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Friday, July 12, 2019

Comic Cuts - 12 July 2019

With the bulk of the work now done on the book I have been working on – for a change one that I've not been involved in writing, only in publishing – I've been putting up more books and magazines on Ebay. I've tried to keep it varied: I put up some old TV tie-ins on Monday; spent Tuesday working on the book; put up a bunch of random books, ranging from Mars Attacks! tie-ins to biographies of Jack Kerouac and Jonathan Swift, on Wednesday; for Thursday it was old comic book price guides and various Asian cinema magazines; and today, if all goes to plan, I'll  be posting a few more horror magazines, including a run of Marvel UK's Hammer magazine.

I'll have to be a bit careful. I posted some book covers on Thursday of titles that I was selling through Ebay and within a few minutes received a warning that the post violated Facebook's community standards and I had to agree to take it down. The reason was a visible nipple on the cover of one of the books. While I'm for the most part anti-censorship this is not the hill I choose to die on, so I didn't even argue. However, you'll be able to see the offending cover in tomorrow's Stephen John cover gallery.

Something I was thinking about during the week was Krypton, which I was a little dismissive of back in July 2018 when I watched the first season:
It's another series where supposedly brilliant people and military leaders react to everything as if they were teenagers so that the teenage audience can understand their actions. Krypton is home to a lot of good-looking British and Irish actors and has a lot of winding corridors and winding streets and winding tunnels. Also, everyone loves Seg-El, grandfather-to-be of Superman: Daron-Vex (who crushed the El family) wants him to marry his daughter; top Kryptonian military warrior Lyta-Zod wants to marry him; Nyssa Vex wants his baby; others fall in line whenever he has a plan. Mind you, I think at some point or other, every one of his friends has either pulled a gun on him or somehow betrayed him.
I was wondering whether to bother with the second season and checked in with Rotten Tomatoes, which had a 100% approval rating. The first season only managed 61%. Is the second season such a massive improvement?

I suspect not. I suspect what has happened is that a number of critics who took against the show in its first season cannot be bothered to watch and rate the second season. At the same time, people who liked the show are more likely to be back to watch season two and they have also replaced the critical critics. In other words, over the first few episodes of the second season – and I think TV reviewers generally get to see the first two episodes ahead of broadcast – the critical audience for it is friendlier towards it. As episodes are broadcast, you will see other critics begin to look at the show and the initial numbers may start to fall.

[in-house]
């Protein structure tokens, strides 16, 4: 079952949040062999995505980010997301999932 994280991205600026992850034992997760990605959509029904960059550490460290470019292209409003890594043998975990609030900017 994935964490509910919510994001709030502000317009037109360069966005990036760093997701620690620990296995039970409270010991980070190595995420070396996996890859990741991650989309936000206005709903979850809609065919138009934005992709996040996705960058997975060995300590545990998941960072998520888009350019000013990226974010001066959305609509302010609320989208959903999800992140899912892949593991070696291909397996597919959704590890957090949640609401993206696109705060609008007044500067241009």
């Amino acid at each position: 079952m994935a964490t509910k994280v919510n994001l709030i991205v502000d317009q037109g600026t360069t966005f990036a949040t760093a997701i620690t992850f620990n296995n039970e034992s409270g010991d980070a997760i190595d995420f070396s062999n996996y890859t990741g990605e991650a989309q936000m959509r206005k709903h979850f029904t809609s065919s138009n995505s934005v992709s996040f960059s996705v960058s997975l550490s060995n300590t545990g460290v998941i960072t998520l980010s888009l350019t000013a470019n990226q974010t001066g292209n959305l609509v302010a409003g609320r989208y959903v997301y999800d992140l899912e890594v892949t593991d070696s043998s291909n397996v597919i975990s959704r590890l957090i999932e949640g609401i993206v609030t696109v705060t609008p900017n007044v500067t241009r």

This isn't an isolated case – I've seen other second season shows initially earn a 100% brilliant rating only to subsequently fall away. In the case of Krypton, I might keep an eye on it and, should the elevated ratings stick, I'll give it a chance. There's just too much else to watch at the moment.

I have a teetering pile of DVDs that I've picked up but not had time to watch. I made a tiny impact by watching the third season of Falling Skies, the Steven Spielberg produced TV series from a few years ago. It's a typical post-alien invasion yarn, with a once nomadic group now settled in Charleston and taking the battle to the invaders thanks to the aid of a few Skitter rebels and a second alien race, the Volm, who are enemies of the first alien race.

With only 10 episodes, the storyline didn't outstay its welcome and packed in a lot of plotlines. Hal (Drew Roy), the son of leader Tom Mason (Noah Whyle), coming under the control of alien-aider Karen (Jessy Schram), and believing he is the spy leaking information to the enemy and responsible for the death of Arthur Manchester (Terry O'Quinn), tasked with finding the spy. Mason's girlfriend, Dr. Anne Glass (Moon Bloodgood) gives birth, quickly discovering the baby is more than human; she disappears with the human-alien hybrid. The President has survived and meets with Mason and the Volm ambassador, Cochise, but their aircraft is destroyed and all are thought lost. At the same time, there are still questions about the motivation of the Volm, who are building a weapon that might save humanity, or might be used to enslave them once their enemy, the Espheni, are destroyed.

Good news (for me) is that the series does come to a conclusion at the end of season five... I've another twenty two episodes to go, although quite when I'll get to them I have no idea. I quite fancy watching a thriller and I have plenty to choose from.

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